We first met hardscrabble ranchers Renny and Ben Cross in Laura Pritchett’s debut collection, and now in in her novel Stars Go Blue, they are estranged, elderly spouses living on opposite ends of their sprawling ranch, faced with the particular decline of a fading farm and Ben’s struggle with Alzheimer’s disease.
He is just on the cusp of dementia, able to recognize he is sick but unable to do anything about it —the notes he leaves in his pockets and around the house to remind him of himself, his family, and his responsibilities are no longer as helpful as they used to be. Watching his estranged wife forced into care-taking and brought to her breaking point, Ben decides to leave his life with whatever dignity and grace remains. As Ben makes his decision, a new horrible truth comes to light: Ray, the abusive husband of their late daughter is being released from prison early. This opens old wounds in Ben, his wife, his surviving daughter, and four grandchildren. Branded with a need for justice, Ben must act before his mind leaves him, and sets off during a brutal snowstorm to confront the man who murdered his daughter. Renny, realizing he is missing, sets off to either stop or witness her husband’s act of vengeance.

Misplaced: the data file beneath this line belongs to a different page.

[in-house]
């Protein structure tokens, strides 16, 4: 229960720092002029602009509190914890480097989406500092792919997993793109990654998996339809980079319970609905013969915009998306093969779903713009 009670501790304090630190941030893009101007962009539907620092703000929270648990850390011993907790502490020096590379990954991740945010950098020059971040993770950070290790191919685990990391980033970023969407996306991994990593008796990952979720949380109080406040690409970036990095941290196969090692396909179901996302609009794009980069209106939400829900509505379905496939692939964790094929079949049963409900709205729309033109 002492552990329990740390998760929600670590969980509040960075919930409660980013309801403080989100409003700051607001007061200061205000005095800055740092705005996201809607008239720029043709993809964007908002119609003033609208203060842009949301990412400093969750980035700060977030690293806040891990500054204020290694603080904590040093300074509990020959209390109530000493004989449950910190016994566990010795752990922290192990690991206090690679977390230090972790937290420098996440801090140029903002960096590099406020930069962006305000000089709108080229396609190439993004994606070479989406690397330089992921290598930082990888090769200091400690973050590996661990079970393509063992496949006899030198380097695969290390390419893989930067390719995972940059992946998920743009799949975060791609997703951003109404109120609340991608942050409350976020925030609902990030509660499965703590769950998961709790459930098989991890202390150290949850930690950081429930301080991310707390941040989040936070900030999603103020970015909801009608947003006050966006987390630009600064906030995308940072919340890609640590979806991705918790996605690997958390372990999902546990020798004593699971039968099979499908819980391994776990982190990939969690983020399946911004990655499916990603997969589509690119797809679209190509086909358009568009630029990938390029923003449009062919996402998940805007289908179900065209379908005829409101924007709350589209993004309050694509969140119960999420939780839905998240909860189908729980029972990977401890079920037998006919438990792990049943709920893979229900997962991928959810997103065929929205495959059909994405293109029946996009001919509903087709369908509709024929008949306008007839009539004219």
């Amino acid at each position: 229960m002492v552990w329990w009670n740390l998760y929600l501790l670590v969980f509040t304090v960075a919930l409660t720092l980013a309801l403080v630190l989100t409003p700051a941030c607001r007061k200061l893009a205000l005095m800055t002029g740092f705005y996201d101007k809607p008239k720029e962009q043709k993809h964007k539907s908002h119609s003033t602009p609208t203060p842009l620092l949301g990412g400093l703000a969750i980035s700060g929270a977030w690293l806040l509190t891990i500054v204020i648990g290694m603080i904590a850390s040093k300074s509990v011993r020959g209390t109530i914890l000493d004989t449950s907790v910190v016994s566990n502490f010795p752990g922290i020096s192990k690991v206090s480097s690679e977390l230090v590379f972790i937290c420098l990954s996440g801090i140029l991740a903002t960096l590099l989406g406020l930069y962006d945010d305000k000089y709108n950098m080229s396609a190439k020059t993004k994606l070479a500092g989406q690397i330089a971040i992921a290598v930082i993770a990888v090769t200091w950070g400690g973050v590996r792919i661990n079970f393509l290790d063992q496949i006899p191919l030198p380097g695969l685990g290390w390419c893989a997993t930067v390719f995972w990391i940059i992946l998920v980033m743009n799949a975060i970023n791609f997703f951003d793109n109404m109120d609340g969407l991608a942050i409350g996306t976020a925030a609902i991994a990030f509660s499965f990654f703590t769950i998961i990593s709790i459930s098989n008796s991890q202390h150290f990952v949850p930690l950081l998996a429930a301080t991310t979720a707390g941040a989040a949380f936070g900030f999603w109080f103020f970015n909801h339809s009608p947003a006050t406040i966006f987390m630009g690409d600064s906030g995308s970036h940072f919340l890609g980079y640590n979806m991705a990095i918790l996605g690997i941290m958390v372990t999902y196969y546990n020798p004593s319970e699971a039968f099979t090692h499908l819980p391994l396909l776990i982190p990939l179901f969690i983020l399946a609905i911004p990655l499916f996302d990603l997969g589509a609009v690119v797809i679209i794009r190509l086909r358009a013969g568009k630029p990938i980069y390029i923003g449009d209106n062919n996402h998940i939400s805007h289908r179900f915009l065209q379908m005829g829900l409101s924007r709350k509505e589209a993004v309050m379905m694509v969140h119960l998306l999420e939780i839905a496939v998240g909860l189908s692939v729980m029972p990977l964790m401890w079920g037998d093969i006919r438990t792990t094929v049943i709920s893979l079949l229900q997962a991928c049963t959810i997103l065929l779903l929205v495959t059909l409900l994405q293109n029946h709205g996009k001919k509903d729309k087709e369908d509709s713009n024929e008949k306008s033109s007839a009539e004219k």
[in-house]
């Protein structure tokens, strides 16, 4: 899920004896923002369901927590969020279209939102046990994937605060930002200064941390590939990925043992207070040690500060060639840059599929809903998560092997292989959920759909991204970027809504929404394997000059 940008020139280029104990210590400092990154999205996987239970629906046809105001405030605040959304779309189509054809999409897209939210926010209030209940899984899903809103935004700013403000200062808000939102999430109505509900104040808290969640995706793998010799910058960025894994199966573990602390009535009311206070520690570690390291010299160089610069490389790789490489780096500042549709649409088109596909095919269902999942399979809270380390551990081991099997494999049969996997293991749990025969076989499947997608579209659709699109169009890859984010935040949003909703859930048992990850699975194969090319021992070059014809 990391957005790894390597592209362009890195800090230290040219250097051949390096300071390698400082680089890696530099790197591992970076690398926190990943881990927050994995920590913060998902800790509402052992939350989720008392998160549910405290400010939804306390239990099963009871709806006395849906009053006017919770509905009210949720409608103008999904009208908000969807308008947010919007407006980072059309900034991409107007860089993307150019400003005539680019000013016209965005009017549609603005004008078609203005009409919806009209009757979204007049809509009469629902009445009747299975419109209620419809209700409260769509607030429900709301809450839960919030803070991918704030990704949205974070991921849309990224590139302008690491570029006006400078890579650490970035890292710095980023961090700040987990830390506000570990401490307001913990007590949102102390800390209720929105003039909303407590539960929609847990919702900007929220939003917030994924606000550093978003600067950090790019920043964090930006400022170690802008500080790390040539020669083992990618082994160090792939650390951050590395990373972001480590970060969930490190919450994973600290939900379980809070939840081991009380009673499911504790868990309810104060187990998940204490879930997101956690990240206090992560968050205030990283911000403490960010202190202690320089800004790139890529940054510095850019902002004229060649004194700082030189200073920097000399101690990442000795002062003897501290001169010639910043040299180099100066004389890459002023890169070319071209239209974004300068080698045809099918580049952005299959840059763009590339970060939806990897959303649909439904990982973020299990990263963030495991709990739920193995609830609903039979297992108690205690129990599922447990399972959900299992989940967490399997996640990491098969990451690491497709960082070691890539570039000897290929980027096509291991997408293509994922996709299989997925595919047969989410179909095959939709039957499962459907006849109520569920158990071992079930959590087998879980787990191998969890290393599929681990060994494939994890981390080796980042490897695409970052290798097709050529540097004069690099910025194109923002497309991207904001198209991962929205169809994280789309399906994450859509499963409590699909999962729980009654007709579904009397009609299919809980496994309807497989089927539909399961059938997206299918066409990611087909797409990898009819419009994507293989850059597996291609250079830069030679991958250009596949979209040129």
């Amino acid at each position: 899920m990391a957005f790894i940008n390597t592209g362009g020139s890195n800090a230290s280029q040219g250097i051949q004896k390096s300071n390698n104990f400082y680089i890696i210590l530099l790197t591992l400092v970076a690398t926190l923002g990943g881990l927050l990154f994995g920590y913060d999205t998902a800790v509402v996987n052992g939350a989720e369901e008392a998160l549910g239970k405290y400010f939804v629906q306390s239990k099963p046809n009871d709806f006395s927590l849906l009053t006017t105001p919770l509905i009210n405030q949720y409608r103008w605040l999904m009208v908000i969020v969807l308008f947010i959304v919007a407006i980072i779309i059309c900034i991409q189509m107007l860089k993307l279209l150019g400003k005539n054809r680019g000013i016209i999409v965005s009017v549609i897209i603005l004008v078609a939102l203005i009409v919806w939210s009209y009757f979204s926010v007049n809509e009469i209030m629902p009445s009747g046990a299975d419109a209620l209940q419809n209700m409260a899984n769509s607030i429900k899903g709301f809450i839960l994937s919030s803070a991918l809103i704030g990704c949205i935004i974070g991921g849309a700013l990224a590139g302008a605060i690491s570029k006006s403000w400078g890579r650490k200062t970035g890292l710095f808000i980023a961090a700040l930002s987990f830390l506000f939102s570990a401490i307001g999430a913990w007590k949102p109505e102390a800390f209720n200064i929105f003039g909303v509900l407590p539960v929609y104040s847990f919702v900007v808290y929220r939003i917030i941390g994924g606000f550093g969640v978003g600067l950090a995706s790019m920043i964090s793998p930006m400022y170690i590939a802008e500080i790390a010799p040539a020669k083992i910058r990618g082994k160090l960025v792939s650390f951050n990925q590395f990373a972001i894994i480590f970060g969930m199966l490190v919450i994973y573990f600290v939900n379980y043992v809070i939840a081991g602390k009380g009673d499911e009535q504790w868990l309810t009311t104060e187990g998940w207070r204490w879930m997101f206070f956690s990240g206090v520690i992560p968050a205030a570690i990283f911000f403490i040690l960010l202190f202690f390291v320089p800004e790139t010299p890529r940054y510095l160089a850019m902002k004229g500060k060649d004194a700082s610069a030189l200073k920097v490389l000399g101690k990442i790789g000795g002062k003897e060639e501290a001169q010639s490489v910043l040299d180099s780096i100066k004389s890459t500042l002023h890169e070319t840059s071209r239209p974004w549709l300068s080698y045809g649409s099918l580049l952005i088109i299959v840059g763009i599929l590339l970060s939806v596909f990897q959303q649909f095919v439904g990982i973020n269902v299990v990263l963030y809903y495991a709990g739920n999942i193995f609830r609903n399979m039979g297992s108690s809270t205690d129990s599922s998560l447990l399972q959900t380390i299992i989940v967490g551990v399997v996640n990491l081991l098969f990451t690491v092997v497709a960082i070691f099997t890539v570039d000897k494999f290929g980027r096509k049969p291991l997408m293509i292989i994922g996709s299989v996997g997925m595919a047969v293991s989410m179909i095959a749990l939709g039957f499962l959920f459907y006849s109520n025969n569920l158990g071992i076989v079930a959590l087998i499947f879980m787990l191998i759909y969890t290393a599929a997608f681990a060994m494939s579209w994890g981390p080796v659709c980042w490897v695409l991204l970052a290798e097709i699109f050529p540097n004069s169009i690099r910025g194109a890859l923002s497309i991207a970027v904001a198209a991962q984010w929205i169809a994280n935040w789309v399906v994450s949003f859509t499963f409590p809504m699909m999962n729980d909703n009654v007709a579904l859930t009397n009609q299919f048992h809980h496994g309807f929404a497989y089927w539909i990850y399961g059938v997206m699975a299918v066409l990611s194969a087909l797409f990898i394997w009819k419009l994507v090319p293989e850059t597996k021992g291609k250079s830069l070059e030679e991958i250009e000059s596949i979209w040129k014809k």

Stars Go Blue is a triumphant novel of the American family, buffered by the workings of a ranch and the music offered by the landscape and animal life upon it.